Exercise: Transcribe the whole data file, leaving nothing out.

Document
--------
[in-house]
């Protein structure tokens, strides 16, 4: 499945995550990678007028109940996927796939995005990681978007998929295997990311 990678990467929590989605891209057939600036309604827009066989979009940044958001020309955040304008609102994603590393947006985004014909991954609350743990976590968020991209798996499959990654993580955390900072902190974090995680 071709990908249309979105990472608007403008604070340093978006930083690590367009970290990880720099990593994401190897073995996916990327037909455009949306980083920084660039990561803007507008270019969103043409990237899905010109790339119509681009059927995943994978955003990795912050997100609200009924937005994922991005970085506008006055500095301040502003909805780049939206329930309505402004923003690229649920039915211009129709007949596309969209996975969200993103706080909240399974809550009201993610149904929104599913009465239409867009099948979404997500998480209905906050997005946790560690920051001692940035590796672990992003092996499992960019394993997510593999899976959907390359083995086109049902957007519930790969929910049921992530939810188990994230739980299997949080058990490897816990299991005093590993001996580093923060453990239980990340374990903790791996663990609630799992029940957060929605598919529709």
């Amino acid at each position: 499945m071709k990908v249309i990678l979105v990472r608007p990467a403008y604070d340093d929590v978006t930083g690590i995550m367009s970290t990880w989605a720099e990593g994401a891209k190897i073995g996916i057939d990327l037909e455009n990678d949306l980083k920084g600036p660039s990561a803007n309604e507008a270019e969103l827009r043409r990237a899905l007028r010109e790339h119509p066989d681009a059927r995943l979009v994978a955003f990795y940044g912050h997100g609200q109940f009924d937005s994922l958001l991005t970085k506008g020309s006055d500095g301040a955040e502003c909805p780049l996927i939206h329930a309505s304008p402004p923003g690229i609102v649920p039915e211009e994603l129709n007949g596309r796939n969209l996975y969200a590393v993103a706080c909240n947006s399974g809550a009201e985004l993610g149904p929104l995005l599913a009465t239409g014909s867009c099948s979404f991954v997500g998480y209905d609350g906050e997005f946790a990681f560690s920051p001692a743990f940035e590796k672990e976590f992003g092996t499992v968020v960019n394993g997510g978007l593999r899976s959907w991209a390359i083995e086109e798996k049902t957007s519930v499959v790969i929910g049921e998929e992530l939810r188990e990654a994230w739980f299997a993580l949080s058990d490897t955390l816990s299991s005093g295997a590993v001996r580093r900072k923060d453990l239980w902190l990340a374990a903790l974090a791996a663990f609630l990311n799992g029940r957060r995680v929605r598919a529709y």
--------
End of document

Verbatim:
[in-house]
């Protein structure tokens, strides 16, 4: 499945995550990678007028109940996927796939995005990681978007998929295997990311 990678990467929590989605891209057939600036309604827009066989979009940044958001020309955040304008609102994603590393947006985004014909991954609350743990976590968020991209798996499959990654993580955390900072902190974090995680 071709990908249309979105990472608007403008604070340093978006930083690590367009970290990880720099990593994401190897073995996916990327037909455009949306980083920084660039990561803007507008270019969103043409990237899905010109790339119509681009059927995943994978955003990795912050997100609200009924937005994922991005970085506008006055500095301040502003909805780049939206329930309505402004923003690229649920039915211009129709007949596309969209996975969200993103706080909240399974809550009201993610149904929104599913009465239409867009099948979404997500998480209905906050997005946790560690920051001692940035590796672990992003092996499992960019394993997510593999899976959907390359083995086109049902957007519930790969929910049921992530939810188990994230739980299997949080058990490897816990299991005093590993001996580093923060453990239980990340374990903790791996663990609630799992029940957060929605598919529709």
């Amino acid at each position: 499945m071709k990908v249309i990678l979105v990472r608007p990467a403008y604070d340093d929590v978006t930083g690590i995550m367009s970290t990880w989605a720099e990593g994401a891209k190897i073995g996916i057939d990327l037909e455009n990678d949306l980083k920084g600036p660039s990561a803007n309604e507008a270019e969103l827009r043409r990237a899905l007028r010109e790339h119509p066989d681009a059927r995943l979009v994978a955003f990795y940044g912050h997100g609200q109940f009924d937005s994922l958001l991005t970085k506008g020309s006055d500095g301040a955040e502003c909805p780049l996927i939206h329930a309505s304008p402004p923003g690229i609102v649920p039915e211009e994603l129709n007949g596309r796939n969209l996975y969200a590393v993103a706080c909240n947006s399974g809550a009201e985004l993610g149904p929104l995005l599913a009465t239409g014909s867009c099948s979404f991954v997500g998480y209905d609350g906050e997005f946790a990681f560690s920051p001692a743990f940035e590796k672990e976590f992003g092996t499992v968020v960019n394993g997510g978007l593999r899976s959907w991209a390359i083995e086109e798996k049902t957007s519930v499959v790969i929910g049921e998929e992530l939810r188990e990654a994230w739980f299997a993580l949080s058990d490897t955390l816990s299991s005093g295997a590993v001996r580093r900072k923060d453990l239980w902190l990340a374990a903790l974090a791996a663990f609630l990311n799992g029940r957060r995680v929605r598919a529709y």